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Friday, October 28, 2016
Think-tank invites 'the unthinkable' on theology and public life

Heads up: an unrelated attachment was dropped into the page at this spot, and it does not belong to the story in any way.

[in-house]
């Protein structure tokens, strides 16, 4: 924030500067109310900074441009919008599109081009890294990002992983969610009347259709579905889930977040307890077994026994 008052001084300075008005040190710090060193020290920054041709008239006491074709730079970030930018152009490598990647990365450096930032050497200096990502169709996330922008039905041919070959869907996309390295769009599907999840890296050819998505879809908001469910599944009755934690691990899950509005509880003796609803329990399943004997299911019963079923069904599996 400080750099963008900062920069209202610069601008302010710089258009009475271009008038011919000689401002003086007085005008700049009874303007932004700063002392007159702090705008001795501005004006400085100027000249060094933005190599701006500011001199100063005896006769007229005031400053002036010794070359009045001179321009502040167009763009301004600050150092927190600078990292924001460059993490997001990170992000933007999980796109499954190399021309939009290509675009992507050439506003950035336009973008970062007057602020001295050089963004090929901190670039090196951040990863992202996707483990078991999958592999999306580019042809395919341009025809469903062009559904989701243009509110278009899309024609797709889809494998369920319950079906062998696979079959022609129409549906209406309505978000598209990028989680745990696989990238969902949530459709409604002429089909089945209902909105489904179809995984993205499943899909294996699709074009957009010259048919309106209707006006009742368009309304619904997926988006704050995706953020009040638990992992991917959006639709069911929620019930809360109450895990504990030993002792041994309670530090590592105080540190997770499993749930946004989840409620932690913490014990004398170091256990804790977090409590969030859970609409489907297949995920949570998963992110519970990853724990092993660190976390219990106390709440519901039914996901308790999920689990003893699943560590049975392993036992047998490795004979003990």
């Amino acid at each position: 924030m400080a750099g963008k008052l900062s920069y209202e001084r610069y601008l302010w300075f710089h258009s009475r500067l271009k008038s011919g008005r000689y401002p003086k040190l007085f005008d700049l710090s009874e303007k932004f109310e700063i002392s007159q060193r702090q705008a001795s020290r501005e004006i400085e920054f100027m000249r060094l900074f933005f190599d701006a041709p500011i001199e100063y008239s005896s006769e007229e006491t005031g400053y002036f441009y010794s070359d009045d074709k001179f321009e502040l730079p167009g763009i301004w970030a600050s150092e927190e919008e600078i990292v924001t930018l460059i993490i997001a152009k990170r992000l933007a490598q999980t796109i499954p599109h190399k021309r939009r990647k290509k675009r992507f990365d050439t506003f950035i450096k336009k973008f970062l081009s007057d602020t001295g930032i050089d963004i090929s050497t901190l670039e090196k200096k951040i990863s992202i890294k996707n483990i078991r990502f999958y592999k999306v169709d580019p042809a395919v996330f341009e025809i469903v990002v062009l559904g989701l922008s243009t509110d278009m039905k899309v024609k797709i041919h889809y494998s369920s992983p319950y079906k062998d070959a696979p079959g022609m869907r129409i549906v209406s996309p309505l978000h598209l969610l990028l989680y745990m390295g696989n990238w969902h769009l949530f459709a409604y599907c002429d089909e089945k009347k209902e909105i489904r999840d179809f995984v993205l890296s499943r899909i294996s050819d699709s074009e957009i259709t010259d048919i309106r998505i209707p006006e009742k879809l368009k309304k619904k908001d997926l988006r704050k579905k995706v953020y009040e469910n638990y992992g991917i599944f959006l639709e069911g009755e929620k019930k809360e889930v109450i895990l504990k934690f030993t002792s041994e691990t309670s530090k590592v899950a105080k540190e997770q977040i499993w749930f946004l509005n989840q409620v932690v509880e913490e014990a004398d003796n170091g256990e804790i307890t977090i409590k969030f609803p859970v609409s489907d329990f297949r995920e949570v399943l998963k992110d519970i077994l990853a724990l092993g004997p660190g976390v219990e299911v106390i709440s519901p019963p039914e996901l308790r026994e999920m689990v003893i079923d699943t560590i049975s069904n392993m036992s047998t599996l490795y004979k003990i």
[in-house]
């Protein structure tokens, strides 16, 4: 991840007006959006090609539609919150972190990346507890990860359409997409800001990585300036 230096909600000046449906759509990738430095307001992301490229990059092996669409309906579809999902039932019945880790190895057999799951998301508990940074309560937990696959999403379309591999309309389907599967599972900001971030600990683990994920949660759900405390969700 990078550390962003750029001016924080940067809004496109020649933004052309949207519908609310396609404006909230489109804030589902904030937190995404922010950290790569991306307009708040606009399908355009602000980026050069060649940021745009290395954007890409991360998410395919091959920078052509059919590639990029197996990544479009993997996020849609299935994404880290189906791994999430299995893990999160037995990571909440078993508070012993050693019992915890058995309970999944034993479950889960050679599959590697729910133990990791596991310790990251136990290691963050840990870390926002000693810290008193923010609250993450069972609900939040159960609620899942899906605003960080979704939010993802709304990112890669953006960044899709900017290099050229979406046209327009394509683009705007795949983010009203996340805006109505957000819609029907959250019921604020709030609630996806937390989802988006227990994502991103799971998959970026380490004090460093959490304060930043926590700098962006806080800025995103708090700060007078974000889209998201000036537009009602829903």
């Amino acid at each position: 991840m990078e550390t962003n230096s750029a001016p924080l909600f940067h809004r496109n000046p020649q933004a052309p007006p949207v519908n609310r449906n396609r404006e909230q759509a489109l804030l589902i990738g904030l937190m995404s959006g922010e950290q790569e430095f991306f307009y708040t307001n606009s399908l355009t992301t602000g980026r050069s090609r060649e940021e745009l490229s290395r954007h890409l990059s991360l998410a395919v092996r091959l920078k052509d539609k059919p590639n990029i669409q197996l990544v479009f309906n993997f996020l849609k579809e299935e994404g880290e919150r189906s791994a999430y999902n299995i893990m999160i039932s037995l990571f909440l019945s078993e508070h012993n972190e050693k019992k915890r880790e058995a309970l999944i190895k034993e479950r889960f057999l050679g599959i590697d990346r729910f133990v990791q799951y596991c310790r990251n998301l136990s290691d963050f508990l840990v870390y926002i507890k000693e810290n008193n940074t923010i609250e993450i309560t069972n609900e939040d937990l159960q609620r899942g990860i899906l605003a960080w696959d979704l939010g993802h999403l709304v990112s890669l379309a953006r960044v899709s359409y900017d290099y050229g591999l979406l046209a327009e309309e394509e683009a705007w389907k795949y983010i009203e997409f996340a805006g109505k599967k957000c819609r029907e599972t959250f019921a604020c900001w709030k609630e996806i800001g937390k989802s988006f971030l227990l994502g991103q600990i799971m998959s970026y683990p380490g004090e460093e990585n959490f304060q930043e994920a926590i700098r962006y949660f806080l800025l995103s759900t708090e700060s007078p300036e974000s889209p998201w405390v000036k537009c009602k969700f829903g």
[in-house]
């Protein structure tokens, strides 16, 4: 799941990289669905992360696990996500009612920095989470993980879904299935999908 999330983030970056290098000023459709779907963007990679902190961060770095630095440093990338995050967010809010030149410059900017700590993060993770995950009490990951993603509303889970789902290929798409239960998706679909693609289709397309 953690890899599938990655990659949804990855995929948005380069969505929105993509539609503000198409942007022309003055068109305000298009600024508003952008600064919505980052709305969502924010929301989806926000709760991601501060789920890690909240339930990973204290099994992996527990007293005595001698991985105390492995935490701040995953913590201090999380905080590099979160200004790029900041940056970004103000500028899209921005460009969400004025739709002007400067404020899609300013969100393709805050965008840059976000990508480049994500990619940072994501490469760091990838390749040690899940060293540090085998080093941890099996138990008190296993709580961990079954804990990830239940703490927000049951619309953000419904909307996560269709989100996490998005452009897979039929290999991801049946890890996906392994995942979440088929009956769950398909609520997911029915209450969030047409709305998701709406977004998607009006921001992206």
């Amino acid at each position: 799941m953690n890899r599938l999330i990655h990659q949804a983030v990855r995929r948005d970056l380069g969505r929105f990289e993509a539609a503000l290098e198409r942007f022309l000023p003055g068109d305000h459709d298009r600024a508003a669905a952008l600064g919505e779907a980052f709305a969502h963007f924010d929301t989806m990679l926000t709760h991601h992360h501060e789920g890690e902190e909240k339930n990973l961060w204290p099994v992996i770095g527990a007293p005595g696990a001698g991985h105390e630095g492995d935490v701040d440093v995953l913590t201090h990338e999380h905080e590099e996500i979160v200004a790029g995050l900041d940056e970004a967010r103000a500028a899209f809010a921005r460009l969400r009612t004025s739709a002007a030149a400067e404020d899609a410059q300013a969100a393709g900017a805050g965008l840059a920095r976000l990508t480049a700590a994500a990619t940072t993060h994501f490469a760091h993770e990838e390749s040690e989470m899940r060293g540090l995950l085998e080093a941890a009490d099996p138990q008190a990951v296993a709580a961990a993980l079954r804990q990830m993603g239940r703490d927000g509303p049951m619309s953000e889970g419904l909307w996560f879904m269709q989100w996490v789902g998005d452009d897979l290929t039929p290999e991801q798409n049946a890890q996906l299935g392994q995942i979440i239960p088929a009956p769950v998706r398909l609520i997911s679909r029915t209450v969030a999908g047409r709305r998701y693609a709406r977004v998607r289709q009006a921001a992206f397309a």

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 The theological think-tank Ekklesia has today announced that it is inviting submissions about how theology might be applied creatively in public life. People are being urged to 'think the unthinkable' in preparation for a series of short papers which will look at the creative application of theological ideas to matters of public policy. Ekklesia is an initiative of the Anvil Trust, which has been running the theological training programme "Workshop" for over 20 years. During this time over thousands of people have taken the year-long course which operates from six centres around the UK. Ekklesia works to promote theological ideas in public life. It has recently promoted ideas of non-violence in the context of the current war in Iraq which have been debated on several occasions on the BBC. In February, Ekklesia launched a web-based syndicated news service for church web-sites that encourages readers to look at the news from a theological perspective. This is already being used by dozens of churches around the UK. Ekklesia is now inviting short-papers of about 2,000 words that creatively address issues of public policy from a theological perspective. Papers would be welcomed particularly in the areas of international relations and peacemaking, constitutional reform including the relationship between church and state, poverty and the economy, positive alternatives to prison and victim-offender reconciliation. Papers on all subjects related to public policy will be considered. Ekklesia's director Jonathan Bartley said; "Examples such as the Truth and Reconciliation Commission in South Africa or the Jubilee 2000 campaign in the UK have shown how theological ideas can be applied to great effect in public life. In many areas of public policy, policy-makers are rediscovering that a theological perspective has something important to offer to current debates, and can often bring a fresh and new perspective to bear that previously has not been considered." He continued: "Often however it is the people who dare to 'think the unthinkable' who come up with the best ideas. Our hope is that by inviting people to think creatively in this way, new ideas will emerge that might make an important theological contribution to public life." For more information visit:
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